Island wages below national average
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Hawaii's overall weekly wages still aren't keeping up with the price of paradise, but workers in some lower-paying professions are making more than their mainland counterparts, according to the latest federal Bureau of Labor statistics weekly wage survey.
The average weekly wage in Hawaii in the first quarter of last year was $771, which was $114 below the national average for that period, the most recent for which the agency has compiled data.
That ranks Hawaii 27th among the 50 states and the District of Columbia, according to a survey released yesterday by the Bureau.
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Hawaii's weekly wages haven't kept up with the state's higher cost of living, newly released federal data indicates, and as a whole are still below the national average.
The average weekly wage in Hawaii was $771, which was $114 below the national average, ranking 27th among the 50 states and the District of Columbia, according to a first quarter 2007 survey released yesterday by the U.S. Bureau of Labor Statistics.
Hawaii's average wage gained 4.2 percent from the first quarter of 2006. It was the second-highest wage increase of any first quarter in the last five years for Hawaii, but it did not keep pace with the rate of inflation.
Consumer prices in Honolulu rose 5 percent during the first half of last year, separate BLS data indicated. Likewise, the current inflation forecast for Hawaii is 5 percent, according to Hawaii Pacific University economics professor Leroy Laney.
Still, on the whole, Hawaii is faring better than it appears from the wage data, said Amar Mann, an economist with the Bureau of Labor Statistics.
"A common interpretation of (the weekly wage data) is that people in Hawaii don't make as much as they do in other parts of the nation, but if we do a job-to-job comparison Hawaii compares favorably to the rest of the nation," Mann said.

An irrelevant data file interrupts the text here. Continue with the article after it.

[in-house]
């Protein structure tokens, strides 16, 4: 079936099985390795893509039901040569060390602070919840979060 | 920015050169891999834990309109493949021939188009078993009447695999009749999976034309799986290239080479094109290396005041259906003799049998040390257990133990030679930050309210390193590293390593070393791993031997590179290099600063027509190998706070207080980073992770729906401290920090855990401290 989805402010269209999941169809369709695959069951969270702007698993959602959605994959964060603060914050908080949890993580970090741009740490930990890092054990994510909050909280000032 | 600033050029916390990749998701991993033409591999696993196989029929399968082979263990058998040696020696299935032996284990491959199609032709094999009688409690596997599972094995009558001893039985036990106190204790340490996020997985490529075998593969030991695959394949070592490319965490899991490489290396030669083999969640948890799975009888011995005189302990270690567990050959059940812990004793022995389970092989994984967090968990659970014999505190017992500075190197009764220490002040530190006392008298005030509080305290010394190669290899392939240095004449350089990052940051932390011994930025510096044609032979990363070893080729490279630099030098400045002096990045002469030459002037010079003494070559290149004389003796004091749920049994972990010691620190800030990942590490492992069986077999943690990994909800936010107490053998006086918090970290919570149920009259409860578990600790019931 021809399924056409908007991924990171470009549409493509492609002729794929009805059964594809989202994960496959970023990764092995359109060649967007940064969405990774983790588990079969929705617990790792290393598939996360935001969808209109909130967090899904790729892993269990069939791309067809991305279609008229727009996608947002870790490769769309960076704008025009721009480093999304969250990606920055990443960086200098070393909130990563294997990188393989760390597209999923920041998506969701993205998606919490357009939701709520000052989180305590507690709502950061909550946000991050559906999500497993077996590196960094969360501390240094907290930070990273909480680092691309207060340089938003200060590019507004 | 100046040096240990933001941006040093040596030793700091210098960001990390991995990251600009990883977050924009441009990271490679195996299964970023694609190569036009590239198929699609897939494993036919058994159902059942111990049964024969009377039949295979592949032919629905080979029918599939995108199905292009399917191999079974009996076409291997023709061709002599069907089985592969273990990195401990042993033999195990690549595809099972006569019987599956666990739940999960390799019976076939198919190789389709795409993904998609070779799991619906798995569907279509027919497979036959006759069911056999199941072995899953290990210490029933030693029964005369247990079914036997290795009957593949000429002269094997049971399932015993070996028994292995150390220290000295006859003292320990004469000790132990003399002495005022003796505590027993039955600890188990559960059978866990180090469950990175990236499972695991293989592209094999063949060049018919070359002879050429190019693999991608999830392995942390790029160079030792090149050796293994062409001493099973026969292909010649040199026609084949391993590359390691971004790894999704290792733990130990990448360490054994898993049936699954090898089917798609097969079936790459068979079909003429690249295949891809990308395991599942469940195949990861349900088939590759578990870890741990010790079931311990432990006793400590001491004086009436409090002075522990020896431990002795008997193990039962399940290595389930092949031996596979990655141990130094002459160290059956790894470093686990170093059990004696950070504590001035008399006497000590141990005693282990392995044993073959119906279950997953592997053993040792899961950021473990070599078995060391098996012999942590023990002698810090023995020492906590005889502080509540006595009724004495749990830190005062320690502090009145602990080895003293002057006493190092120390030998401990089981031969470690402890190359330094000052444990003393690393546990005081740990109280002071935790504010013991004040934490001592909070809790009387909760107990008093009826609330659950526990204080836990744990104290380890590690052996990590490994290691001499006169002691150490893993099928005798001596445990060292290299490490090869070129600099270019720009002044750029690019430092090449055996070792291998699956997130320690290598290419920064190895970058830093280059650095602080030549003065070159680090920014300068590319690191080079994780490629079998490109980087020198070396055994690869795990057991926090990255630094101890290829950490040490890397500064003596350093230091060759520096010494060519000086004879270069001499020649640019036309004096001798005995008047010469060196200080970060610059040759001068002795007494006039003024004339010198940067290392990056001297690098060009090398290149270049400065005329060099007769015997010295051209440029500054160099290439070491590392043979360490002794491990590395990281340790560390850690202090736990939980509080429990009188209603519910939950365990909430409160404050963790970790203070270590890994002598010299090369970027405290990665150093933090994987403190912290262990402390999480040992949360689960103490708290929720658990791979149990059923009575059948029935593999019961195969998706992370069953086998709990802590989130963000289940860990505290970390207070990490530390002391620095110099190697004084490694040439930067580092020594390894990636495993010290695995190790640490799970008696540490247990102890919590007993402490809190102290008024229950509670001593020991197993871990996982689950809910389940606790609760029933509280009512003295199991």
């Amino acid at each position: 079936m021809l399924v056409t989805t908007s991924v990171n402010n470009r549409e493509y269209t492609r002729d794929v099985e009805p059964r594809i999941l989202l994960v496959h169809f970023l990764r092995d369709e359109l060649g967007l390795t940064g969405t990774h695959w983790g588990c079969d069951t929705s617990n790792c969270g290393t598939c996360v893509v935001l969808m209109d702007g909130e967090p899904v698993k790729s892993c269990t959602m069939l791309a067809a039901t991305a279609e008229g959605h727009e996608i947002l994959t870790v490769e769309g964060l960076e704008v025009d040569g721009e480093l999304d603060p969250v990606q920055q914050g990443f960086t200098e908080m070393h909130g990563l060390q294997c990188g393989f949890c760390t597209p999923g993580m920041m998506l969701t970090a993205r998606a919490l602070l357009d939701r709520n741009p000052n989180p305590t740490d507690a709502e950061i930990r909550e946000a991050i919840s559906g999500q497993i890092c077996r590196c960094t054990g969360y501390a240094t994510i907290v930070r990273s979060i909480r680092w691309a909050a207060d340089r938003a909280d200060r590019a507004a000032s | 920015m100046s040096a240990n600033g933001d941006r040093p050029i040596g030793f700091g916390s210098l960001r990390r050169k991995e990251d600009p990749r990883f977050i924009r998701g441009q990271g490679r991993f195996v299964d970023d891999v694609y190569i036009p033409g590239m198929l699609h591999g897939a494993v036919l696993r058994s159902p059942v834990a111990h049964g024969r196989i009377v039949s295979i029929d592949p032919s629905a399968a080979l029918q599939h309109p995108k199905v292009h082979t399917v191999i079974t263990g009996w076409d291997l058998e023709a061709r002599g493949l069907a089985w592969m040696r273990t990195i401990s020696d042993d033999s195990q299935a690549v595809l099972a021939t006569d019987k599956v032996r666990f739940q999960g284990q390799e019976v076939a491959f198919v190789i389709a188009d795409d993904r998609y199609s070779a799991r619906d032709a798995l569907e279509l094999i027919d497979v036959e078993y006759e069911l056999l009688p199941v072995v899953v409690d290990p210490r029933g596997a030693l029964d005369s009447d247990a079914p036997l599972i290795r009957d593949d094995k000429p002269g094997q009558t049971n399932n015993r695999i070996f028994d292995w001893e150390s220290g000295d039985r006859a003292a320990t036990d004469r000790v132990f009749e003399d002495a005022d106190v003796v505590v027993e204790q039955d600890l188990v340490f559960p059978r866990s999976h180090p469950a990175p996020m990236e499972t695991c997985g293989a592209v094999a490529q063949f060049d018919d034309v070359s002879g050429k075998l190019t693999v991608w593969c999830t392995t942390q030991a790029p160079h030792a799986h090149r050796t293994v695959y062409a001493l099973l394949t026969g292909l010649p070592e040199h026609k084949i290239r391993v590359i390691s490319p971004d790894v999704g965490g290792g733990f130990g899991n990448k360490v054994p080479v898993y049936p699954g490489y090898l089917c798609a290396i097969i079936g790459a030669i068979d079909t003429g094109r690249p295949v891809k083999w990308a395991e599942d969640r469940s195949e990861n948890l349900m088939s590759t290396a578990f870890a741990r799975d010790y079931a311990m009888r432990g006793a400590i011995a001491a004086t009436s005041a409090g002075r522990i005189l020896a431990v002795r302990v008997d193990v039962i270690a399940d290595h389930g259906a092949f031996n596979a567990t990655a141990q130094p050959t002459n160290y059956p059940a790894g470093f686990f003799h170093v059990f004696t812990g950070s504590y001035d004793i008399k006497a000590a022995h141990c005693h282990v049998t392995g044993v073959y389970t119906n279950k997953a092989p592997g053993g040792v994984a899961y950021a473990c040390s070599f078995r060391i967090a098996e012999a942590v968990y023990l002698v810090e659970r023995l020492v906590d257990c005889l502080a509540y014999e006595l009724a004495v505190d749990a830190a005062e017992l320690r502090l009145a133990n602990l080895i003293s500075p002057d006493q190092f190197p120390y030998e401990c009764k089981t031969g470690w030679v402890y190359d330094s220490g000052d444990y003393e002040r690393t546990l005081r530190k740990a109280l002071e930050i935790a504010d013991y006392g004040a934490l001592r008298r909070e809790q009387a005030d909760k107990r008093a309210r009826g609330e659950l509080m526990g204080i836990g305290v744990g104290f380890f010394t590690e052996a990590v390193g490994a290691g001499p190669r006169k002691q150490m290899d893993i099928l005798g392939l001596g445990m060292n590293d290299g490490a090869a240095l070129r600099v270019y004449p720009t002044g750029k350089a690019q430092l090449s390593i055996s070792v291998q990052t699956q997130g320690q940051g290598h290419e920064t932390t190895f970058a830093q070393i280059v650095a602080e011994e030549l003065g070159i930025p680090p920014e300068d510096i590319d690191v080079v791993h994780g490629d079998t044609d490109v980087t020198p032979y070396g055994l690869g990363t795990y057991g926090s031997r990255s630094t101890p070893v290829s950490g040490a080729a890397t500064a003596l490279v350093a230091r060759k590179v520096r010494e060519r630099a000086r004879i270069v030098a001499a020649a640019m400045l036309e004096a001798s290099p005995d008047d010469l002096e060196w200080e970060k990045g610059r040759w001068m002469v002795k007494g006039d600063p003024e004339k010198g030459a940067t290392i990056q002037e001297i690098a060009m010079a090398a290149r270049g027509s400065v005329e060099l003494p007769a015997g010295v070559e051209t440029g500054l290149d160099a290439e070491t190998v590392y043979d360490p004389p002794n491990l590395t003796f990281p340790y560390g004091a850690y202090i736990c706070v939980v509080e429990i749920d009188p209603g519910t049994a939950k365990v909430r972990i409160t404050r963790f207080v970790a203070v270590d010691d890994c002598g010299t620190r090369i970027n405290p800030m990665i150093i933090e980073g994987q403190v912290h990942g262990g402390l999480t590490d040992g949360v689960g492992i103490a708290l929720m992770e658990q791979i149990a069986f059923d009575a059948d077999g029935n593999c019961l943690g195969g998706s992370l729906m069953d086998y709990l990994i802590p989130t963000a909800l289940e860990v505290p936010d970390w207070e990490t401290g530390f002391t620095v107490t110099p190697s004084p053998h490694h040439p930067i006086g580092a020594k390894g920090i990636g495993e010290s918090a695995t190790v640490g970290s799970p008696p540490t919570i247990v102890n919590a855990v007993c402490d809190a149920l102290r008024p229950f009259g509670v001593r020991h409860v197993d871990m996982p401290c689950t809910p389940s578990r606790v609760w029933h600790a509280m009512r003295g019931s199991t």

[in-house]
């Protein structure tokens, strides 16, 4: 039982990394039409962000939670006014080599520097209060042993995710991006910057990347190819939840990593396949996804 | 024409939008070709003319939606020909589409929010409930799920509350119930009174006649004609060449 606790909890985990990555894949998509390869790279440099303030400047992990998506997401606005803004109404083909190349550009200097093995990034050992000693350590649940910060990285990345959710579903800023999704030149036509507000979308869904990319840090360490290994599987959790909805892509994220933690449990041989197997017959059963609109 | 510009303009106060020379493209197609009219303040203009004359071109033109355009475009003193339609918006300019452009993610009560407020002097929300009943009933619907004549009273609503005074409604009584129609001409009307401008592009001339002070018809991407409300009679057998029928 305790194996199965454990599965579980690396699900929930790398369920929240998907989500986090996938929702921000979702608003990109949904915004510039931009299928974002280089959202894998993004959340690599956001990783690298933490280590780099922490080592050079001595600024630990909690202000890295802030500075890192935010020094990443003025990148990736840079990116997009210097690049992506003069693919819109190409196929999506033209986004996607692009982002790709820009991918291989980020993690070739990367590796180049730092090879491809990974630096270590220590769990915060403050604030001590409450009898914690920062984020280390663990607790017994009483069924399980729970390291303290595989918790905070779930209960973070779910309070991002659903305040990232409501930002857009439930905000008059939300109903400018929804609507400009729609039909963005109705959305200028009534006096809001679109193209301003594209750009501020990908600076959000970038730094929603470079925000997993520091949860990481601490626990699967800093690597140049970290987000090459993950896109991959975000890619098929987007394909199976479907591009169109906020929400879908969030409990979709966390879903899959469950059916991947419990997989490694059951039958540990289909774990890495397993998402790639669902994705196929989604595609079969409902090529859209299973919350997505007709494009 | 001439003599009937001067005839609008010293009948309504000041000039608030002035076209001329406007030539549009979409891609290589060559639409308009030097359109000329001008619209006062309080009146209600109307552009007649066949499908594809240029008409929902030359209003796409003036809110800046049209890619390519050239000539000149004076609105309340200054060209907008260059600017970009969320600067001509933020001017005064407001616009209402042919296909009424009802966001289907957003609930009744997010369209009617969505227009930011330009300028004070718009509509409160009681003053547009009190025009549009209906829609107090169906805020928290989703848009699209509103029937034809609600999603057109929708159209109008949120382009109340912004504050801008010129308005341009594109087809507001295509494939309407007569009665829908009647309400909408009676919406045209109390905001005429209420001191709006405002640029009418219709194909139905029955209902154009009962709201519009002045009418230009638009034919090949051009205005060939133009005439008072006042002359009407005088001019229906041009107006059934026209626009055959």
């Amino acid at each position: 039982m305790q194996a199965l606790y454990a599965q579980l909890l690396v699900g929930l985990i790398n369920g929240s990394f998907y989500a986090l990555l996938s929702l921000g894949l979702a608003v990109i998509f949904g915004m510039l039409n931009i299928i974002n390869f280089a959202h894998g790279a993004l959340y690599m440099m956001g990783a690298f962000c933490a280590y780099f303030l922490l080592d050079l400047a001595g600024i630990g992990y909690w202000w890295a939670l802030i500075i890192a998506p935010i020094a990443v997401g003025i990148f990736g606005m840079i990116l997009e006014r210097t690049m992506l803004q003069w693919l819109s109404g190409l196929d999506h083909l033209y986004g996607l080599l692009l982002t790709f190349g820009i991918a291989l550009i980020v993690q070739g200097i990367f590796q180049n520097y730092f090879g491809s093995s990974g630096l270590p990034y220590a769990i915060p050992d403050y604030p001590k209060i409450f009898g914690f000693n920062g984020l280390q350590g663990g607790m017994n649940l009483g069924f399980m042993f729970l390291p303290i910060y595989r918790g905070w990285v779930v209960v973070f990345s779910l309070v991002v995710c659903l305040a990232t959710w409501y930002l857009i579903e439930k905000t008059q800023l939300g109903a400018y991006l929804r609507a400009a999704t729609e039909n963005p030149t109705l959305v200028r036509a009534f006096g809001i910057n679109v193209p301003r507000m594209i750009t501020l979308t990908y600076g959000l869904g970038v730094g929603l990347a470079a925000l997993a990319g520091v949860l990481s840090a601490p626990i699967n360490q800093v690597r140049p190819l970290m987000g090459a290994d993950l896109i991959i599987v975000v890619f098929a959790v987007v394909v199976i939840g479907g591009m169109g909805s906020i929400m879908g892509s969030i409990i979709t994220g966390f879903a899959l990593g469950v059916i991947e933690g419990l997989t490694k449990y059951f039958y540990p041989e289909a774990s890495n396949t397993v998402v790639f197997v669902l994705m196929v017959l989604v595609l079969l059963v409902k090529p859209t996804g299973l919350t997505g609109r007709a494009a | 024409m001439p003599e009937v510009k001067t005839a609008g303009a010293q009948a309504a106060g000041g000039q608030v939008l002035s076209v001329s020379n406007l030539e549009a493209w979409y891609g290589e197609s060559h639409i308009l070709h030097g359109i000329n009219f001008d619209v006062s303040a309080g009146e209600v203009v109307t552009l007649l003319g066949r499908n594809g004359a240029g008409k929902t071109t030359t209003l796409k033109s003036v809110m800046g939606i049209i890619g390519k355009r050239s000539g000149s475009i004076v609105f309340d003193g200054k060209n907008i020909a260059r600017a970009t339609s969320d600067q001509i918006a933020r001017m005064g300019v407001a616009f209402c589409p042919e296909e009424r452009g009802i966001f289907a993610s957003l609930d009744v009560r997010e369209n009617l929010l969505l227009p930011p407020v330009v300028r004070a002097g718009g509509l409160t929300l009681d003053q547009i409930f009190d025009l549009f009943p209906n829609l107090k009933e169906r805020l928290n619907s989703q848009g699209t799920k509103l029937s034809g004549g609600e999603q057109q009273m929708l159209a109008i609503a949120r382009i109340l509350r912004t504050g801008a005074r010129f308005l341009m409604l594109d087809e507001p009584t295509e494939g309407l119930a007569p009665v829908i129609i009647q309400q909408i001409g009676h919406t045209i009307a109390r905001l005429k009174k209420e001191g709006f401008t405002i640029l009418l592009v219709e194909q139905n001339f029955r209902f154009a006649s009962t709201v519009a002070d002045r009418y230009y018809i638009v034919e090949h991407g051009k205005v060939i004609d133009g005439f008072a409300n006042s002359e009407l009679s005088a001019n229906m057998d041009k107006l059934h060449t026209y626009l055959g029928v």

In fact, according to other BLS statistics, many workers -- especially those in the hospitality, health care and educational sectors -- will do just as well and in many cases will do better than in other parts of the country, he said.
"A lot of that has to do with the types of occupations and industries that are prevalent in Hawaii," Mann said.
Hawaii has a high concentration of workers in hospitality and other blue-collar service jobs, which bring down the state's average weekly wage, he said.
"In Hawaii, most service workers are doing better the rest of the country, but, let's face it, they aren't making as much as surgeons," Mann said.
For instance, according to the BLS' latest occupation data, the average hourly wage of a hotel clerk in Hawaii was $14.28 per hour versus $9.37 cents for the rest of the nation, he said. Bartenders and cooks also came out on top, Mann said. However, attorneys, who earned $45.36 here, earned less than their counterparts on the mainland, who averaged $54.65 per hour, he said.
"On average, in Honolulu there is a five percent higher wage rate than the rest of the country when you compare job to job," Mann said, citing a BLS national compensation survey from 2006. However, Honolulu does not come out as well compared to other large metro areas, he said.
Honolulu wages rank 176 out of the 328 largest counties nationwide with 75,000 or more jobs. Honolulu County recorded an average weekly wage of $726, a 3.9 percent increase over the same period in 2006.
Although Honolulu's home prices are among the highest in the country, Mann said wages are 14 percent higher in San Francisco, 9 percent higher in New York City, 4 percent higher in Seattle and 3 percent higher in the District of Columbia. Honolulu wasn't really statistically different from Los Angeles, Portland, Chicago, Atlanta or Denver, he said.
The District of Columbia topped the BLS's list of average weekly wages, at $1,428, followed by New York at $1,397 and Connecticut at $1,263.